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'Inhumane conditions': 68 dogs pulled from Winnipeg home

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Nearly six dozen dogs were seized from a home Wednesday morning by the Winnipeg Humane Society. It is the largest known seizure of animals in the city’s history.

Animal Service officers and members of the Winnipeg police went to a home in the Richmond West neighbourhood for a well-being check at 1 a.m., where they discovered the dogs.

Leland Gordon, general manager of the city’s Animal Services, said the dogs were living in “inhumane conditions.”

“There was a horrific stench of urine and feces, lots of puppies in there,” Gordon said during a Wednesday afternoon news conference. “It’s unacceptable to keep animals in conditions like this,”

Gordon said that officers donned protective gear and rescued 68 dogs from the home, mainly smaller breeds. He said the dogs had severely matted fur, eye issues, and other health concerns.

“This is the largest event like this in known history with Animal Services,” he said, noting there are now more than 100 dogs in the care of Winnipeg Animal Services.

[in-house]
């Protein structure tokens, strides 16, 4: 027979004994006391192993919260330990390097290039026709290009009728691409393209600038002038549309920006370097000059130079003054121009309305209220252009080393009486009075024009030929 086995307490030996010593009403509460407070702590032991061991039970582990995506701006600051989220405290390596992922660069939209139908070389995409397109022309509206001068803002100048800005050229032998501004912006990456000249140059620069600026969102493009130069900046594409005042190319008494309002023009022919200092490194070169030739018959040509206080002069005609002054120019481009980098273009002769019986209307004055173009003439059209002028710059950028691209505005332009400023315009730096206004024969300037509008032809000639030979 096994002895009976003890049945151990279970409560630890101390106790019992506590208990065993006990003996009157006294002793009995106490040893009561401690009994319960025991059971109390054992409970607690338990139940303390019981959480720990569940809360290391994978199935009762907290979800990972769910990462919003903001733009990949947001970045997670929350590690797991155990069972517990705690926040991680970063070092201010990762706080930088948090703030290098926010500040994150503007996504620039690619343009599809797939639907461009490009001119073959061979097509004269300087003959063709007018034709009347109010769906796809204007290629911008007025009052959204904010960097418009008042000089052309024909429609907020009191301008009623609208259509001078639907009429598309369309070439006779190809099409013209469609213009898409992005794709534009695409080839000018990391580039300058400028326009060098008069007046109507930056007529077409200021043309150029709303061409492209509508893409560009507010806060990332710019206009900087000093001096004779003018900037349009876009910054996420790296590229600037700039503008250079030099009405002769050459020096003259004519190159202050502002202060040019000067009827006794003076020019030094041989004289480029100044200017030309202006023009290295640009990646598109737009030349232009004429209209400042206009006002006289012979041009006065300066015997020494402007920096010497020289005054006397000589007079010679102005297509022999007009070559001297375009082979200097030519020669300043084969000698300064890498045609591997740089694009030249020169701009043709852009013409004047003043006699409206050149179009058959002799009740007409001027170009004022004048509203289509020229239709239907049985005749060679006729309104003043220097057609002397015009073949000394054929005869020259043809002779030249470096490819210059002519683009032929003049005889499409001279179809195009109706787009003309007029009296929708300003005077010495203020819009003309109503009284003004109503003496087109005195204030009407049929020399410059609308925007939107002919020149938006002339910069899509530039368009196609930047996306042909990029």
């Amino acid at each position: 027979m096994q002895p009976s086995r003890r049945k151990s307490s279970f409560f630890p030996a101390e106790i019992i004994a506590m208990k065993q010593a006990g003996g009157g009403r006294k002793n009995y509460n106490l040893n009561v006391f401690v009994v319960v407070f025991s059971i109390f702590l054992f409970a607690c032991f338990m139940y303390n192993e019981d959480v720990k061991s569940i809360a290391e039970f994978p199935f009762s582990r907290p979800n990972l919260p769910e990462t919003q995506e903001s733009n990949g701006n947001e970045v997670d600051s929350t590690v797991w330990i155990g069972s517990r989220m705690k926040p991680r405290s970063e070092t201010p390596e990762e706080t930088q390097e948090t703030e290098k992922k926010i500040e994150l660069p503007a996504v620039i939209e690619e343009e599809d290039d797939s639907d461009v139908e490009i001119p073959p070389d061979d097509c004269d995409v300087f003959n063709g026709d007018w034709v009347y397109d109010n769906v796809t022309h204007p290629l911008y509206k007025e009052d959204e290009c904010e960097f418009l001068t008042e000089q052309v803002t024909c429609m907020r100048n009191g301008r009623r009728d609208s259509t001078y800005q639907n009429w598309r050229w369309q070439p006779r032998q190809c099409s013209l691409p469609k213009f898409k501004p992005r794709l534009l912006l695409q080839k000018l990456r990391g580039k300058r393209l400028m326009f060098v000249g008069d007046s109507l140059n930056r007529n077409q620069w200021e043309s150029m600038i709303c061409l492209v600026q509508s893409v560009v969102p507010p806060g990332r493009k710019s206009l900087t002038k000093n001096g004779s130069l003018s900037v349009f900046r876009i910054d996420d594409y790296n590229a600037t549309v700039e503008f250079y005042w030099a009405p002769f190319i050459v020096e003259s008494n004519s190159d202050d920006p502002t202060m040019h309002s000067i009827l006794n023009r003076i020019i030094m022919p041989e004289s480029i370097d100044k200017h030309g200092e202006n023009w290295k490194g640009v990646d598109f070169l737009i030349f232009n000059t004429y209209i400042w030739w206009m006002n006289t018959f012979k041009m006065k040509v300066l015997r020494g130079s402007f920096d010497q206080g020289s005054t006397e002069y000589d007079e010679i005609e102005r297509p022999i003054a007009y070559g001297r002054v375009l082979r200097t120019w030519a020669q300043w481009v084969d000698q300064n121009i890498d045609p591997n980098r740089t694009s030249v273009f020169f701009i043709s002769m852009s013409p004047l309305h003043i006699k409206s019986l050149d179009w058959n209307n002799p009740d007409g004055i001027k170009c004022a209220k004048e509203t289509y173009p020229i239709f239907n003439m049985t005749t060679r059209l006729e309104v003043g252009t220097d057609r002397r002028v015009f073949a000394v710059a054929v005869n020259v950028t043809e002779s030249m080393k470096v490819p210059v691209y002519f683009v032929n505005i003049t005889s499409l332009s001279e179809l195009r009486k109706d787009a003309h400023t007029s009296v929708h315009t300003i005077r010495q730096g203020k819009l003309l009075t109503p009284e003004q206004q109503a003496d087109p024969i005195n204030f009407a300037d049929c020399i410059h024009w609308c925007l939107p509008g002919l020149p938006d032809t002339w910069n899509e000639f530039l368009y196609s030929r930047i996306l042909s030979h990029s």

A photo shows some of the 68 dogs seized from a Winnipeg home receiving care at the Winnipeg Humane Society on May 15, 2024. (Winnipeg Humane Society)

The Humane Society is currently helping assist Animal Services with medical care and boarding for the animals while police investigate.

“We will be processing the animals and working with the animals that need the most help first,” said Jessica Miller, CEO of the Winnipeg Humane Society.

Miller said the case could cost $150,000 in vet bills for the Humane Society, and she asked for financial support from the public. As of 10 p.m. Wednesday, it's raised more than $35,000 of its $75,000 goal.

Winnipeg Animal Services is appealing to professional dog groomers with mobile equipment, asking them to volunteer to help groom the dogs Thursday and Friday.

Under the current Responsible Pet Ownership By-law, residents are not allowed to own more than four dogs in a home.

Gordon said the seizure is a reminder that people need to spay and neuter their pets, and noted there are low-cost programs available with Animal Services and the Humane Society.

A resident who lives nearby told CTV News Winnipeg they had no idea how many dogs lived in the home but they would hear barking in the morning and always try to tune it out. 

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